Freedom from the Boss

Let us take another look at that ideal of self-ownership that libertarians love so well. When we submit to government, we give over some of our self-ownership rights in return for defense, rule of law, and other government services.

We also give up some of our self-ownership rights when we get a job.

Slavery by the Hour

When we get a job that pays by the hour, we are in essence selling our time, selling ourselves into periods of servitude. While on the time clock we take orders and do work for our supervisors.

Of course, a wage earner is in a much better bargaining position than the slave. Beatings are illegal. And even if they were legal, few employees in a developed country would stick around at a factory that administered beatings. In general, underpayment and abuse is kept in check by the threat of a walkout. (But they are not eliminated!)

It's all a matter of degree.

Degrees of Servitude

To the far left, we have an ideal financial situation: so much wealth stored up that any work is purely voluntary. Just to the right is self-sufficiency, working purely for yourself. Then, we have the independent business owner, who has no boss other than the customers. Then independent contractor, employee…and on to slave.

This is a continuum of how much you are under orders, not a continuum of material prosperity. A white collar corporate wage slave may well have more money, less work, and more job security than the self-employed shopkeeper. The self-sufficient homesteader has to work extremely hard for a subsistence living.

Economies of scale exist for many industries other than government, and people voluntarily subject themselves to the order of others, in order to take advantages of such economies.

Still, though such choices may be voluntary, we do often give up freedom. Wage slavery is a meaningful term…

But, but, but!

By now, the libertarians and conservatives in the audience are up in arms. You may be wanting to shout how the choice to be employed is truly voluntary, vs. the choice to be taxed. You might cite the principle of revealed preference. Or you might be jumping forward to failed examples of socialism or modern liberalism.

Please place these thoughts aside for the moment. Remember our general definition of freedom: about having choices, about not being subject to the orders of others. Not being subject to the orders of the secret policeman is but one aspect of freedom. Free money is also freedom.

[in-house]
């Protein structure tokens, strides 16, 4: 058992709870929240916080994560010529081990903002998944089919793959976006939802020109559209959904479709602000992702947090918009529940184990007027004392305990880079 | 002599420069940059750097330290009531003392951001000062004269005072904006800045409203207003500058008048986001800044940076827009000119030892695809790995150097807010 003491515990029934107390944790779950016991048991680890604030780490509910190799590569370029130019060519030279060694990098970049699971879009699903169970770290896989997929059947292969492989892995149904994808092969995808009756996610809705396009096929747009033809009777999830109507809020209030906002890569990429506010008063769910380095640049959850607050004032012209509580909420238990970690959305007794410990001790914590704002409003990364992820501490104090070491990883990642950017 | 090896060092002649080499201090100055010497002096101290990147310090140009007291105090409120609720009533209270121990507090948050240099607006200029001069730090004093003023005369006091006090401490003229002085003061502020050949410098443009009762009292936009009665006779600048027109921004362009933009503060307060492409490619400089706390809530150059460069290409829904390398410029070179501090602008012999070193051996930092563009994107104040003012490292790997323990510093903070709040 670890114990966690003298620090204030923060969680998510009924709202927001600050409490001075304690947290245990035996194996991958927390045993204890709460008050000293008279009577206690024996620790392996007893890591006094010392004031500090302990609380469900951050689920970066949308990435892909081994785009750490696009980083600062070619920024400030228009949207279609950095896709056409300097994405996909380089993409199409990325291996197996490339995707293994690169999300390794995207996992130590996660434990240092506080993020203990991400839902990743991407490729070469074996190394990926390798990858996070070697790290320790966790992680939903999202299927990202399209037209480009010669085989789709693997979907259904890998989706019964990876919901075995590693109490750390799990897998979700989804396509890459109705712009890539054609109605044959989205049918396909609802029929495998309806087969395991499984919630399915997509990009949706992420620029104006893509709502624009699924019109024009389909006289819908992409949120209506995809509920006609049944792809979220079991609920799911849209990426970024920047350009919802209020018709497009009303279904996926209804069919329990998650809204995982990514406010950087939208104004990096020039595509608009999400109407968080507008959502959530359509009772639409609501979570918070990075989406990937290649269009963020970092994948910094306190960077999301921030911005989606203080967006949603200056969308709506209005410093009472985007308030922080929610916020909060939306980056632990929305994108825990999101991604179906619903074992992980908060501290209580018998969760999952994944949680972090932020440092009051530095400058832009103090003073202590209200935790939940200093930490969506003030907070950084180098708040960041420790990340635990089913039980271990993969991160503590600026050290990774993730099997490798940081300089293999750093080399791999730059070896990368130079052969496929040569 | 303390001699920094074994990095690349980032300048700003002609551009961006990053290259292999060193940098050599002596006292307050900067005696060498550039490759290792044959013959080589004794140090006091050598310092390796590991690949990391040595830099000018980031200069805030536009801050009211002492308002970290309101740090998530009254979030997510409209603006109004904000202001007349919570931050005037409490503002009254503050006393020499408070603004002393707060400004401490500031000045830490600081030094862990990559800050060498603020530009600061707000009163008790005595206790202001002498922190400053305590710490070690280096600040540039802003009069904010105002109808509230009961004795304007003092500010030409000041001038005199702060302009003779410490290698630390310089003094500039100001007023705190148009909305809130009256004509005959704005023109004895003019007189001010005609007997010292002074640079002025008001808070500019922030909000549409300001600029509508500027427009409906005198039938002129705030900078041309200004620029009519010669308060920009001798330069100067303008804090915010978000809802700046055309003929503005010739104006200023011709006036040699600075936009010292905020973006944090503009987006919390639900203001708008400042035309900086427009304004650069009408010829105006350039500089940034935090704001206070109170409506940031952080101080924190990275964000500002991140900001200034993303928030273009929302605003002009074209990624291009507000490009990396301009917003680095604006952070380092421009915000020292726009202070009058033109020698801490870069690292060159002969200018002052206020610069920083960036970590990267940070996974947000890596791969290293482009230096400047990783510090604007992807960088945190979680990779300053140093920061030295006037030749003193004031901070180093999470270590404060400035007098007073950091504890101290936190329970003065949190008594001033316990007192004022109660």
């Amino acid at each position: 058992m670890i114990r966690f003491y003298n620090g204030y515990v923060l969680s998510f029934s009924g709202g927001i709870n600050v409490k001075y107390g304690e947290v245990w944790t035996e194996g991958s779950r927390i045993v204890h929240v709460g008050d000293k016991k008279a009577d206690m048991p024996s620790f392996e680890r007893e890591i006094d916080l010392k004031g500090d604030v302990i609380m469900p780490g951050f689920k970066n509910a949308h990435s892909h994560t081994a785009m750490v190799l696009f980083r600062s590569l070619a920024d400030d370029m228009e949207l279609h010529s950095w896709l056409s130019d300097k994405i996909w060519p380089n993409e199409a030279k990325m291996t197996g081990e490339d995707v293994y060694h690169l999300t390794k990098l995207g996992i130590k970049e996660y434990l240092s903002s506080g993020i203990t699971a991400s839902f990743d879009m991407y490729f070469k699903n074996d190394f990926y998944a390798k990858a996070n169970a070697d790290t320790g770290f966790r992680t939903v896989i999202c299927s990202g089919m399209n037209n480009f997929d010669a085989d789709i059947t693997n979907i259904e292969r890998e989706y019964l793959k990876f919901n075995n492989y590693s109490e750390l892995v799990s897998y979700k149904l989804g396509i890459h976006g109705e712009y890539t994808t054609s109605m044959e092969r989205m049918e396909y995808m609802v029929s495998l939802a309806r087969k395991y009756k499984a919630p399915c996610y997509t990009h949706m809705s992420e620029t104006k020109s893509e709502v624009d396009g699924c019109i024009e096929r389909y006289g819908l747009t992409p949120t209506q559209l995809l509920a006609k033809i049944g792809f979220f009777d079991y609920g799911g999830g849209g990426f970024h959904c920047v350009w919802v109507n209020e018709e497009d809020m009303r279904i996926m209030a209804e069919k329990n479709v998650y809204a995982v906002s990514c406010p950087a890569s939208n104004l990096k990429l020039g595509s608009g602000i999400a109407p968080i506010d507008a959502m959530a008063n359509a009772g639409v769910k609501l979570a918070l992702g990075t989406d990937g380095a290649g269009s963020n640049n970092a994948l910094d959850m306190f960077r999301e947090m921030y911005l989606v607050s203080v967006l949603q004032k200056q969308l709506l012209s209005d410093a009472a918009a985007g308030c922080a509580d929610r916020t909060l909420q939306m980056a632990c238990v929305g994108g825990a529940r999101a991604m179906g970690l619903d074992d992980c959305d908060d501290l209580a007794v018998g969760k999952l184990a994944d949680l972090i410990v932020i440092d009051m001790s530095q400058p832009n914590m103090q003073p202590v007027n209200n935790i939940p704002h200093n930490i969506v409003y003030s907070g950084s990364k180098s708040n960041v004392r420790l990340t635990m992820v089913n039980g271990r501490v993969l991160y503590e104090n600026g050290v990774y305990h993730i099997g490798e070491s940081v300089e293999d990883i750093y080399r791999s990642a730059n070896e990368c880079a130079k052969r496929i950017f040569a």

The purpose of this chapter is to get you to understand and sympathize with the underlying values that lead many freedom lovers to become leftists, why many who insist on some parts of the Bill of Rights are nonetheless content with stiff regulations on big corporations and high taxes on the rich.

Wealth differences are power relationships. For those with valuable skills or significant savings, these power relationships are tiny compared to the might of the state. For those on the assembly lines, this is often not the case. This is why so many libertarians are computer programmers by trade. Programmers have a history of being in short supply, and often have more knowledge of their tasks than their supervisors. They thus have strong individual bargaining power with their employer – no need for Wagner Act leverage.

Further Reading

Hollywood writers, on the other hand, get it. Hollywood has produced plenty of works portraying unrestrained corporate power as nightmarish dystopias. I suggest watching some of them in order to understand the mindset, to fully grok why so many free spirits call for more government. (Elsewhere on this site you can find many liberty-compatible ways to increase freedom from the boss .)

All of these movies and shows portray a dark future in which corporate power is out of control. Such movies are the Left's answer to 1984.

Of course, literature is full of tyranny of the boss stories. Jack London and Charles Dickens come to mind.

As for the work that really got my attention, it's The Abolition of Work by Bob Black. His premise is outrageous and completely unrealistic. But turn it down a few notches...